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[liberationtech] Haystack and informed consent—A legal/philosophical response to Jacob's concenrs

Ryan Calo rcalo at
Sat Sep 11 17:03:51 PDT 2010


It is not enough to defend informed consent.  The devil is (no  
surprise) in the details.  We have an informed consent regime here in  
the U.S. with respect to consumer privacy.  It is an appalling  
failure.  Not only does no one read privacy policies, a recent study  
out of Berkeley and Penn shows that a majority of people see the  
words "privacy policy" and mistakenly believe that the company has a  
"policy of privacy" and hence cannot do specific things like share  
their information with others.

I'm willing to concede that an Iranian dissonant will be more much  
motivated to read a disclaimer than an American consumer given the  
stakes.  But I doubt Iranians are any less bounded in their  
rationality, to borrow a term from Herbert Simon.  Thus, for  
instance, the well-documented optimism bias may lead Iranians to  
misjudge the likelihood that they personally will be the target of a  
government investigation.  Or they may use the heuristic of U.S.  
approval (or its appearance) to judge the service safe.  Etc.

In short, we'd need to know a lot more about the form and extent of  
Haystack's notice and consent mechanism to judge its efficacy---and  
hence, I would argue, its ethical defensibility.


M. Ryan Calo

On Sep 11, 2010, at 1:16 PM, Bram Cohen wrote:

> In terms of what the potential risks are to users and whether those  
> users understand them, I think it's important to make clear what  
> risks we're talking about. There's the chances that the user will  
> be caught with software in their possession, which I think common  
> end users understand just fine. Then there's the potential  
> consequences of being caught with the software, which I suspect  
> potential users understand reasonably, and in many cases better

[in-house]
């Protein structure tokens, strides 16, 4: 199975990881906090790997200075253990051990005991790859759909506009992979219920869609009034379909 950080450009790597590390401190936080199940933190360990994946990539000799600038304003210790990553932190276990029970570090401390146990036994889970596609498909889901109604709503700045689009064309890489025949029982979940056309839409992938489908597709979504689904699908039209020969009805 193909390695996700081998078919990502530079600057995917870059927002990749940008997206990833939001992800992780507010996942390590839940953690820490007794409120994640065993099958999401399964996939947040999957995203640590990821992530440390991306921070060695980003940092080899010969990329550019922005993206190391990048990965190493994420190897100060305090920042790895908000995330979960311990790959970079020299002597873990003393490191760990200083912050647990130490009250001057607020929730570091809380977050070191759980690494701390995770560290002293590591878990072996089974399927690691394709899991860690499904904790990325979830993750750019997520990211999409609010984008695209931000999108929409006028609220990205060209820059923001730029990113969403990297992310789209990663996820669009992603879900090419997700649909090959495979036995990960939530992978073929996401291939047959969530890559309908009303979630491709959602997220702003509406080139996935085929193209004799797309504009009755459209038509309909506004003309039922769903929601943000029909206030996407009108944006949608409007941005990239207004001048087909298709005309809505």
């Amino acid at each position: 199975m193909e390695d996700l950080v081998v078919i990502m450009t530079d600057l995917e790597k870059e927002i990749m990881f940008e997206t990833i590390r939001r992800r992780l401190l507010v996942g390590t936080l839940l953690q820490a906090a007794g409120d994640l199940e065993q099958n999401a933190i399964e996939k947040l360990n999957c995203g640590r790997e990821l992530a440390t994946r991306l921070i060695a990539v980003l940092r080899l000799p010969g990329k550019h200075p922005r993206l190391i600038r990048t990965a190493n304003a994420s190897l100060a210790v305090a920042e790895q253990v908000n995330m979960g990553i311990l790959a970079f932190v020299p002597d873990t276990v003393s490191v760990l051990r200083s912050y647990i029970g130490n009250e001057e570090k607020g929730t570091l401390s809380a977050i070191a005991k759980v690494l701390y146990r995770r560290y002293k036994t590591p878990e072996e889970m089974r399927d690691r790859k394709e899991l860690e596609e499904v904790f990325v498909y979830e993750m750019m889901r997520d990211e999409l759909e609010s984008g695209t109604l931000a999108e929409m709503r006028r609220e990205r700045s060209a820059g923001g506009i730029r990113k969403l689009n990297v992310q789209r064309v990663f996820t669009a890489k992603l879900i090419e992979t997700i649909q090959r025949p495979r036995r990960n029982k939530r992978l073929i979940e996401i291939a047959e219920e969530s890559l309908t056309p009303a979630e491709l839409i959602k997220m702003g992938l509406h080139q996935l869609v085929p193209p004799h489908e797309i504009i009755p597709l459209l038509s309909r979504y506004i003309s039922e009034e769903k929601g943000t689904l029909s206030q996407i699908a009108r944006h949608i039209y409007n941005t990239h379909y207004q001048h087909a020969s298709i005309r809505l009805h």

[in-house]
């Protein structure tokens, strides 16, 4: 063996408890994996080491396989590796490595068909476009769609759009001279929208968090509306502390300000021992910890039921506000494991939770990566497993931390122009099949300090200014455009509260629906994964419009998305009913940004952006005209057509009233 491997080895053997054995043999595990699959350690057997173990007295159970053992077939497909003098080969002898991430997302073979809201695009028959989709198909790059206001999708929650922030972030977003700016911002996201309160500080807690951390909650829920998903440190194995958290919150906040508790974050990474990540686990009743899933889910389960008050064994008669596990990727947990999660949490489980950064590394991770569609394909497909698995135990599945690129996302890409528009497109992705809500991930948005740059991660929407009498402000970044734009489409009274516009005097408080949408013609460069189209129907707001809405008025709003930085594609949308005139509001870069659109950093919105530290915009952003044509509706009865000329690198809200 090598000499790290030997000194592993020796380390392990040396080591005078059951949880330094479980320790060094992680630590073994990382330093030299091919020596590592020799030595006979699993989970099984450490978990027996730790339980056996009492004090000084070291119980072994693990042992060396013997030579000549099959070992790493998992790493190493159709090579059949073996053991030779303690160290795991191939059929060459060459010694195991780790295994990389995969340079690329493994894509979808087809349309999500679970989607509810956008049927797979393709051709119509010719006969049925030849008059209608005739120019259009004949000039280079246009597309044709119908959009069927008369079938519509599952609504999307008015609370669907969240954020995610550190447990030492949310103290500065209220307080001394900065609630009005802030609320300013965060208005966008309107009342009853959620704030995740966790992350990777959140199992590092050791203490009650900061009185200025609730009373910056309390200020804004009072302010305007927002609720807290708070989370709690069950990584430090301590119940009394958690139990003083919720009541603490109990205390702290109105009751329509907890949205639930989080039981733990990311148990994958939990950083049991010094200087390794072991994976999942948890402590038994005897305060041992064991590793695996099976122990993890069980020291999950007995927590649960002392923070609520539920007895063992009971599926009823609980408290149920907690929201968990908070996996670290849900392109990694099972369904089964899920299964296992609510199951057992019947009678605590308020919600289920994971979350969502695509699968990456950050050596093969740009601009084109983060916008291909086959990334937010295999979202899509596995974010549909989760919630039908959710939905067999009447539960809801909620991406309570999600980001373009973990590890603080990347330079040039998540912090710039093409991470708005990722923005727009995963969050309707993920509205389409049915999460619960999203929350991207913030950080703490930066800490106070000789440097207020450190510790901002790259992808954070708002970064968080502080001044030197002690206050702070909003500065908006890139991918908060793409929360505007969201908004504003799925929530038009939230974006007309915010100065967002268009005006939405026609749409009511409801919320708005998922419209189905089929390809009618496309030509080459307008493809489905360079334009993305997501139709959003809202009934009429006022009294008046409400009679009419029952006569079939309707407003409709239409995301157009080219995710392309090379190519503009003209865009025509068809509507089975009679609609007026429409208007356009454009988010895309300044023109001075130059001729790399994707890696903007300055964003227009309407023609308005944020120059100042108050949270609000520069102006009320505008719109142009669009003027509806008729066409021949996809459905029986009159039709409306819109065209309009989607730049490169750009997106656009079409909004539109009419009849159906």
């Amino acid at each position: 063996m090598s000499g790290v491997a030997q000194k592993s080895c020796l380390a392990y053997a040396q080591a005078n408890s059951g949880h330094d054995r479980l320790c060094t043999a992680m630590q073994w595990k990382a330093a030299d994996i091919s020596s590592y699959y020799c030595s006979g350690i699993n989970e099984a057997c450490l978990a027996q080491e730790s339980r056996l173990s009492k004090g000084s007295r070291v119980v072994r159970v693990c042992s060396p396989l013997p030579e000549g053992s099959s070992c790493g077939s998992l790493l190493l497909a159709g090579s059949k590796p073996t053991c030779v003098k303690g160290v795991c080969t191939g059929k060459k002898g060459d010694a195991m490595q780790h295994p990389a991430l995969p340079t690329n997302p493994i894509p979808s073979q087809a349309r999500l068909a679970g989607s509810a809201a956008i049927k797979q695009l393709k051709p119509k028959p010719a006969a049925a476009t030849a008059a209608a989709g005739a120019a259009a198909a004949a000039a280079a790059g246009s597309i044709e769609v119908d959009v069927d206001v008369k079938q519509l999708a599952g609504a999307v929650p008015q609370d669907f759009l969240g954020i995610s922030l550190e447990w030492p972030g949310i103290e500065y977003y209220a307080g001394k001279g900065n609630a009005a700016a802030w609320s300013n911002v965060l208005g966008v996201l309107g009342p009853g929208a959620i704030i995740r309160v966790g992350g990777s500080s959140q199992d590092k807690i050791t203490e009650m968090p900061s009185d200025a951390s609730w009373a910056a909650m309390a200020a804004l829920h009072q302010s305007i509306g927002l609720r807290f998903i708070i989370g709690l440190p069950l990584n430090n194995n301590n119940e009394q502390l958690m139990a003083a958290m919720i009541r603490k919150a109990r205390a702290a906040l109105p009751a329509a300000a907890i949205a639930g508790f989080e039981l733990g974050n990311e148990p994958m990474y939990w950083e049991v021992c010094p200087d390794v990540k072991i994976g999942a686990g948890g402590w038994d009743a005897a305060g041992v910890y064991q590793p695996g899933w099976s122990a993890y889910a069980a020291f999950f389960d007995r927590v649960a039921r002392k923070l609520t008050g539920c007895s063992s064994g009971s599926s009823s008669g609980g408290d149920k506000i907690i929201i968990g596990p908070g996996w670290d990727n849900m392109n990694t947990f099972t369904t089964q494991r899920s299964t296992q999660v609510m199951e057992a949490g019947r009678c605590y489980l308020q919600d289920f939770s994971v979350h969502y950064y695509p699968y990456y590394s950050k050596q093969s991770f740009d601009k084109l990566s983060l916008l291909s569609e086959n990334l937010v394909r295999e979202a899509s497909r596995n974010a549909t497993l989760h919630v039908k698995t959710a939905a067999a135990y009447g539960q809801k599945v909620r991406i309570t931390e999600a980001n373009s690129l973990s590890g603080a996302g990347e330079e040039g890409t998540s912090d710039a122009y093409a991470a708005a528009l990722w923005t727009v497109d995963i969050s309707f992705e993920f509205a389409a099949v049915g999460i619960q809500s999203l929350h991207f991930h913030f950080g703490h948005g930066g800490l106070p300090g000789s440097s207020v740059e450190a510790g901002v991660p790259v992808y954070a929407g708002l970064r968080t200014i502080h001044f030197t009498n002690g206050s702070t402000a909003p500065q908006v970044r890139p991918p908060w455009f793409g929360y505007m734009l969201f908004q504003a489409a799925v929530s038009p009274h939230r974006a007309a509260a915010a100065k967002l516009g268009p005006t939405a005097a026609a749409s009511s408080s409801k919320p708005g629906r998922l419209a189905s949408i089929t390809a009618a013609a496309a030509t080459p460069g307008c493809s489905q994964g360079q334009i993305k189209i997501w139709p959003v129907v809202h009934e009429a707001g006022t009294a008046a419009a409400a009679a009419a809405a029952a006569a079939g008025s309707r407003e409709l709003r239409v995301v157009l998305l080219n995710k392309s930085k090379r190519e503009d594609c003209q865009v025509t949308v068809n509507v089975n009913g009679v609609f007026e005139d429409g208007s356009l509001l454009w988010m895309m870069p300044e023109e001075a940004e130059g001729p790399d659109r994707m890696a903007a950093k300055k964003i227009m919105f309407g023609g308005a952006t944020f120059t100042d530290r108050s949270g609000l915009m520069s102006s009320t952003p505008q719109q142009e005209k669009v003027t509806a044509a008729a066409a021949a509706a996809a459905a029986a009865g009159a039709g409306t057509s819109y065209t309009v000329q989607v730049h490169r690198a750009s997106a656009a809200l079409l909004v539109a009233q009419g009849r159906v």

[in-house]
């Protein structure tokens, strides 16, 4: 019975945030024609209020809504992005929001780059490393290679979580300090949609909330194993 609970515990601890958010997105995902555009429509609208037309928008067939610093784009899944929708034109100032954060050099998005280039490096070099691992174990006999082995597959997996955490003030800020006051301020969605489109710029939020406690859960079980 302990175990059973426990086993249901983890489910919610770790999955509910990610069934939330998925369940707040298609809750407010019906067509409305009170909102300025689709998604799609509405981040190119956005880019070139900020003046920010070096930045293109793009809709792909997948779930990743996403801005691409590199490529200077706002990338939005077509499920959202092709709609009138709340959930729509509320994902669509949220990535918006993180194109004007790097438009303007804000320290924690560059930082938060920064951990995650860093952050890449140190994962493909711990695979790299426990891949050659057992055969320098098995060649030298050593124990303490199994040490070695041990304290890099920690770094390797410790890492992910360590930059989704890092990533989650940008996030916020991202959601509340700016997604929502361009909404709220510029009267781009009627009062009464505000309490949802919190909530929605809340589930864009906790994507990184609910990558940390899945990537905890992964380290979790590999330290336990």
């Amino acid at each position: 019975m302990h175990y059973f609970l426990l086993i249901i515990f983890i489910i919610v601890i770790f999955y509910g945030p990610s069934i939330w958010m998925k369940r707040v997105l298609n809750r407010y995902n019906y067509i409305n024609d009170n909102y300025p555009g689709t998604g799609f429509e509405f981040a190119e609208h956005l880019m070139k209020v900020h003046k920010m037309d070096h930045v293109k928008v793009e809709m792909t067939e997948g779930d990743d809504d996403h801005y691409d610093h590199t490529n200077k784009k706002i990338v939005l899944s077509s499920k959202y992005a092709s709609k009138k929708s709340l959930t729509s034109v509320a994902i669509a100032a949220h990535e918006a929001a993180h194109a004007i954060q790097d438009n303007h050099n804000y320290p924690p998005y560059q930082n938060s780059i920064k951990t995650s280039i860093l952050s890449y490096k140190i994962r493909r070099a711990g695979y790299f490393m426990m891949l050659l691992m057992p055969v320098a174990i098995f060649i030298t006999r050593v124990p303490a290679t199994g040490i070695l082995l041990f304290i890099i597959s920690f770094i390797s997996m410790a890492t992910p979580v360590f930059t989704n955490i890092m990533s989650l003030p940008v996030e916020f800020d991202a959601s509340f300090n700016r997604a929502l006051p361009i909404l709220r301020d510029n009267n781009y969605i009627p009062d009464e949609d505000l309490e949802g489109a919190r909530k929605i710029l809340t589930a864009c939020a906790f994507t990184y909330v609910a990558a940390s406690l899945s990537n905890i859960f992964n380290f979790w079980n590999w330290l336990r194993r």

> than we outsiders do.
> Finally, there's the chances that an adversary will be able to  
> track back to a user based on their network traffic alone. That's  
> the one which I think end users don't understand at all, and where  
> highly technical issues matter a lot. I suspect that the best  
> possible defense one can conduct here is fairly weak, but it still  
> be done as effectively as possible, which Haystack currently does not.
> Going over my preliminary notes on the system as a whole, I think  
> the biggest mistake Haystack has made so far is actually a very  
> high level one regarding choice of users. By restricting the  
> userbase to a small number of high-value users, Haystack has  
> potentially made it easy for Iranian authorities to identify a  
> small number of high-value users just by virtue of the fact that  
> they're using Haystack. A much more prudent approach would be to  
> discourage the people who are already very at risk from using the  
> tool until there are a decent number of people using whose primary  
> legal risk is that they're using the tool at all, and are otherwise  
> uninteresting to the authorities. For example, Tor has thousands of  
> users in Iran right now, making running it at all reasonably non- 
> suspicious. It definitely is easy for the iranian firewall to  
> identify tor users, because they're all going through a relatively  
> small number of IPs which bridges are on. Whether those IPs aren't  
> blocked out of incompetence or a desire to maintain the ability to  
> identify Tor users is very unclear.
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